The Bidirectional Relationship Between Making Choices and Self-Regulation

Choice and self-regulation share important underlying qualities, which suggests that they may reciprocally affect one another. Two studies tested whether making choices affects subsequent self-regulation. Study 1 found that after choosing options for a hypothetical computer, as compared to choosing options pre-chosen by the experimenter, participants stopped solving anagrams sooner. Study 2 revealed that compared to detailing one’s opinions, making multiple choices reduced consumption of a bad-tasting but healthy beverage. Two additional studies demonstrated that engaging in self-regulation decreases participants’ ability to switch decision strategies (study 3) or choose an option other than the status quo (study 4).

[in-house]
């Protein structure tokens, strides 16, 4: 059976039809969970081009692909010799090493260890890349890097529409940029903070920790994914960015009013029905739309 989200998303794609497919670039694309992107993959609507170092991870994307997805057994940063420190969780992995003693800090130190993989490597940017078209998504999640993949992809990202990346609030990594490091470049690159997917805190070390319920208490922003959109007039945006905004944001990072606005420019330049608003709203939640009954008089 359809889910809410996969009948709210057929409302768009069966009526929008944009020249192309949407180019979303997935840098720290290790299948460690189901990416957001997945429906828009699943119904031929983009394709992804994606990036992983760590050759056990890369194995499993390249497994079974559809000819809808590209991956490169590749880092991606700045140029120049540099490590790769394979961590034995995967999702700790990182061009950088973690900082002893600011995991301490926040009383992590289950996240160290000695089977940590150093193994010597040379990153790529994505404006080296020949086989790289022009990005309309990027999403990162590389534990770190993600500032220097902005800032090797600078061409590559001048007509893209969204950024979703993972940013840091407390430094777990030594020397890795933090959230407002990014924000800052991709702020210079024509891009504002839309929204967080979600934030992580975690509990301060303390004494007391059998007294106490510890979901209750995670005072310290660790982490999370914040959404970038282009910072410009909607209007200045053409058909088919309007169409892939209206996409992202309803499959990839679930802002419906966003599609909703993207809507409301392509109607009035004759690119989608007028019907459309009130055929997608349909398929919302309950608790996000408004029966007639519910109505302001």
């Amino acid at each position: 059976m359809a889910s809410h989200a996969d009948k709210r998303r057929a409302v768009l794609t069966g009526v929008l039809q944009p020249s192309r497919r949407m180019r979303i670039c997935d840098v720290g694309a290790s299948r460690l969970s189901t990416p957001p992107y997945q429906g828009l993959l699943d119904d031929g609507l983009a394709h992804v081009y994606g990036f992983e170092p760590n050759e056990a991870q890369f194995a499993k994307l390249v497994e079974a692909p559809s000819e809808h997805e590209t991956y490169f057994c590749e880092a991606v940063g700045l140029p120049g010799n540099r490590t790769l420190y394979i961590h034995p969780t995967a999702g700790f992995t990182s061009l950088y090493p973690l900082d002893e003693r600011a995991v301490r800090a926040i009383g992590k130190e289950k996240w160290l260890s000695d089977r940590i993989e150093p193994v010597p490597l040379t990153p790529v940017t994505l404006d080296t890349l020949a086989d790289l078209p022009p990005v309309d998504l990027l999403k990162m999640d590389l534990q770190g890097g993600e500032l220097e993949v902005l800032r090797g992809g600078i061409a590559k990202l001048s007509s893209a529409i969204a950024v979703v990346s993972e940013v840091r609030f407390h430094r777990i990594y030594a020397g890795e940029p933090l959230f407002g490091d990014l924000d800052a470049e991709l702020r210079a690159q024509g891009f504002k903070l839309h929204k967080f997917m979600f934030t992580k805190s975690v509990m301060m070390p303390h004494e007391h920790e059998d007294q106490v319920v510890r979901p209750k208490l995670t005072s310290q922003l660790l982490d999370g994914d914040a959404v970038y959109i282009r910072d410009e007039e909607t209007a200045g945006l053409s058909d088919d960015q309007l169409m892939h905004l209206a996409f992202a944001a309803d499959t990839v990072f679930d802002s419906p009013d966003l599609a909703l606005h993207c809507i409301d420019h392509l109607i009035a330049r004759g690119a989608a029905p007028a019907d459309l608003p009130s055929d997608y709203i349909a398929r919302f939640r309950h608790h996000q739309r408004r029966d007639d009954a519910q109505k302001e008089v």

Citation:

Kathleen D. Vohs and Jungkeun Kim (2007) ,"The Bidirectional Relationship Between Making Choices and Self-Regulation", in NA - Advances in Consumer Research Volume 34, eds. Gavan Fitzsimons and Vicki Morwitz, Duluth, MN : Association for Consumer Research, Pages: 419-420.

Authors

Kathleen D. Vohs, University of Minnesota, US
Jungkeun Kim, University of Minnesota, US



Volume

NA - Advances in Consumer Research Volume 34 | 2007



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